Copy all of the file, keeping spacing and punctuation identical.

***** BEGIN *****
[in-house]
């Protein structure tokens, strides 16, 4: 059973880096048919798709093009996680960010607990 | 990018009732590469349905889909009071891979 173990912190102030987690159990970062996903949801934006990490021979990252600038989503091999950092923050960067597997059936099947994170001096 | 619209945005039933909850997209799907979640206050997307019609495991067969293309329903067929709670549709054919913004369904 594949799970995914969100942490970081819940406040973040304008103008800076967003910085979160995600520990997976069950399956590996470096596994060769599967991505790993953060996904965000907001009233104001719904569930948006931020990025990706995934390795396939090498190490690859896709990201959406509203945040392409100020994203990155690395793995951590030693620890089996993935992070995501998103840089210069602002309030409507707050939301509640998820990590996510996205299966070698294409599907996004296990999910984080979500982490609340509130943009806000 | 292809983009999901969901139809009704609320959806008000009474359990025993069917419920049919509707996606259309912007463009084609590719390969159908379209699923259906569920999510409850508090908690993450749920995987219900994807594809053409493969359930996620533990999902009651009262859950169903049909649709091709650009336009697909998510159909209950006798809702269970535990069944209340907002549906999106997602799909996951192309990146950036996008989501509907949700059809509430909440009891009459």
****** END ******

[in-house]
């Protein structure tokens, strides 16, 4: 059973880096048919798709093009996680960010607990 | 990018009732590469349905889909009071891979 173990912190102030987690159990970062996903949801934006990490021979990252600038989503091999950092923050960067597997059936099947994170001096 | 619209945005039933909850997209799907979640206050997307019609495991067969293309329903067929709670549709054919913004369904 594949799970995914969100942490970081819940406040973040304008103008800076967003910085979160995600520990997976069950399956590996470096596994060769599967991505790993953060996904965000907001009233104001719904569930948006931020990025990706995934390795396939090498190490690859896709990201959406509203945040392409100020994203990155690395793995951590030693620890089996993935992070995501998103840089210069602002309030409507707050939301509640998820990590996510996205299966070698294409599907996004296990999910984080979500982490609340509130943009806000 | 292809983009999901969901139809009704609320959806008000009474359990025993069917419920049919509707996606259309912007463009084609590719390969159908379209699923259906569920999510409850508090908690993450749920995987219900994807594809053409493969359930996620533990999902009651009262859950169903049909649709091709650009336009697909998510159909209950006798809702269970535990069944209340907002549906999106997602799909996951192309990146950036996008989501509907949700059809509430909440009891009459």